Two Canadians Charged for Selling Fentanyl on the Darkweb
Canadian authorities have charged two suspected dark web drug traffickers in connection with a series of fentanyl and carfentanil seizures between 2016 and 2017. The suspects were caught last year after a multi-jurisdictional operation called “Project E-Neophile” led by the Royal Canadian Mounted Police to buildings owned by two individuals in Kelowna, Canada.
James Nelson, 36, and his wife Cassie Bonthoux, 30, face 14 counts of trafficking controlled substances, importing controlled substances, exporting controlled substances, and related crimes. According to the Kelowna RCMP, the duo imported massive quantities of carfentanil and fentanyl from China and resold the potent opioids to buyers on darknet marketplaces. They had allegedly been shipping the drugs to customers in the United States, Europe, Australia, and Canada.
The Kelowna RCMP Street Enforcement Unit launched Project E-Neophile in 2016 after law enforcement had intercepted as many as 25 packages of fentanyl and carfentanil headed from addresses in China to one of the locations Nelson and Bonthoux had allegedly been using as a base of operations. According to the RCMP, their clothing store “Duke and Duchess Apparel” was used as one of the bases of storage.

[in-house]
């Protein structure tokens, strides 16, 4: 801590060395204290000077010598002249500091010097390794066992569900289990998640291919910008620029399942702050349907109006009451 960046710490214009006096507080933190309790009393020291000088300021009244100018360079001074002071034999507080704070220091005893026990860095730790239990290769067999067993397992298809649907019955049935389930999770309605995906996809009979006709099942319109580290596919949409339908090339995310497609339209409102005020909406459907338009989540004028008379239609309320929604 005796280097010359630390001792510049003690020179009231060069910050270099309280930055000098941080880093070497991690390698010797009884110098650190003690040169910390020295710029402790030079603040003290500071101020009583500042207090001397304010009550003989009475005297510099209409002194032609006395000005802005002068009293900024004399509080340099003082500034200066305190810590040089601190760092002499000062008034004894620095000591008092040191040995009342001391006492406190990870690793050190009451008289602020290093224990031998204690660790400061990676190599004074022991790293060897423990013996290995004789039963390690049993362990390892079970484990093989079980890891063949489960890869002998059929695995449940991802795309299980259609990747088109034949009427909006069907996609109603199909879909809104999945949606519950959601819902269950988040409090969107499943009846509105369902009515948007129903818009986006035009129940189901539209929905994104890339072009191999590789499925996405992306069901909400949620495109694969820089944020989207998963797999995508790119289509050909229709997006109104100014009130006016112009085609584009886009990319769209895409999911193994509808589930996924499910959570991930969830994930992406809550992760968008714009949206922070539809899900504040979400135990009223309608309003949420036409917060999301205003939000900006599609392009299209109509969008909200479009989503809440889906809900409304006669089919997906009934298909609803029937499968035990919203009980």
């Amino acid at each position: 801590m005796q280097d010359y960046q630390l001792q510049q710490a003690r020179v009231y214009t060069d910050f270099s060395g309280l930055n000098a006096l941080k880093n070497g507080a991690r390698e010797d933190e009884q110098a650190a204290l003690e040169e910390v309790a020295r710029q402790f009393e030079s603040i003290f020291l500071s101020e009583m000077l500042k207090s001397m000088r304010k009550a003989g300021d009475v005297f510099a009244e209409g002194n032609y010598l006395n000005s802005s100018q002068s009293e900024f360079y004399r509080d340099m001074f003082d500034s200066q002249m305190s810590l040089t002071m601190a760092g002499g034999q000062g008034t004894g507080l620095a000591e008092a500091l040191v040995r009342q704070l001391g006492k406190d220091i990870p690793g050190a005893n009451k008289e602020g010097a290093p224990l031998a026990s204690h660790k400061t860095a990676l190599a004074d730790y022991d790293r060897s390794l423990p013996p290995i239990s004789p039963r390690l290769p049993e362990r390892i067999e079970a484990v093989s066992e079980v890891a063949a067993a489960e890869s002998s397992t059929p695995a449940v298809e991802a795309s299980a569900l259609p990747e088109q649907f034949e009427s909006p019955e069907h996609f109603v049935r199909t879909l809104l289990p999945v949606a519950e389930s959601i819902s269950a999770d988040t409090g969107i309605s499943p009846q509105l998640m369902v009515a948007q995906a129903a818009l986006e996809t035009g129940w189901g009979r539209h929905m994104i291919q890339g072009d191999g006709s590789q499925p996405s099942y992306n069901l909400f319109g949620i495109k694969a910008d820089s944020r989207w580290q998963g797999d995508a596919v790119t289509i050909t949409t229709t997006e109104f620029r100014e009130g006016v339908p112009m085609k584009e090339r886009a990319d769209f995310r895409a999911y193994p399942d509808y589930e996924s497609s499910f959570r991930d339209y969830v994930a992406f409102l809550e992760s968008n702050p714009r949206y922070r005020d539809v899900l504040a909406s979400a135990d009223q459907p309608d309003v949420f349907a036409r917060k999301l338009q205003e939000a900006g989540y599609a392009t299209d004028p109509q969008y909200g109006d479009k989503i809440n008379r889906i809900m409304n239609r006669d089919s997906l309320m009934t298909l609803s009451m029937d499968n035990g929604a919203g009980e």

After a package interception last year, the RCMP arrested both suspects and raided both their home and clothing shop. Police placed signs in the windows of both the house and store that warned people of possible contamination due to the presence of the opioids. During the raids, the RCMP seized illegal firearms and almost $70,000 in Bitcoin.
Sgt. Alex Lynch of the Kelowna RCMP Street Enforcement Unit explained that the case involved other Canadian law enforcement units and the United States Drug Enforcement Administration. United States Customs had intercepted dozens of packages of fentanyl entering the U.S. that had originated from roughly the same location. The RCMP had allegedly focused on the duo for months before the alleged drug distribution had stopped. Sgt. Lynch said the duo “went silent on the darknet.” They had allegedly connected the duo to a dark web vendor identity. The disappearance happened in July 2017—the same month an international operation brought down Alphabay and Hansa.
The dealers allegedly resurfaced on another dark web marketplace not long after Alphabay closed. Kelowna RCMP monitored their presence on the dark web and their real life activities in order to collect evidence linking the identities. Yet, after arresting Bonthoux and Nelson last year, Kelowna officials let both alleged dealers walk. The duo faced charges but, until now, had not been officially charged with any crimes.
Officials have not yet released the information usually released to the public this late in the pretrial phase. That will likely change once the couple face a judge for the new drug trafficking charges.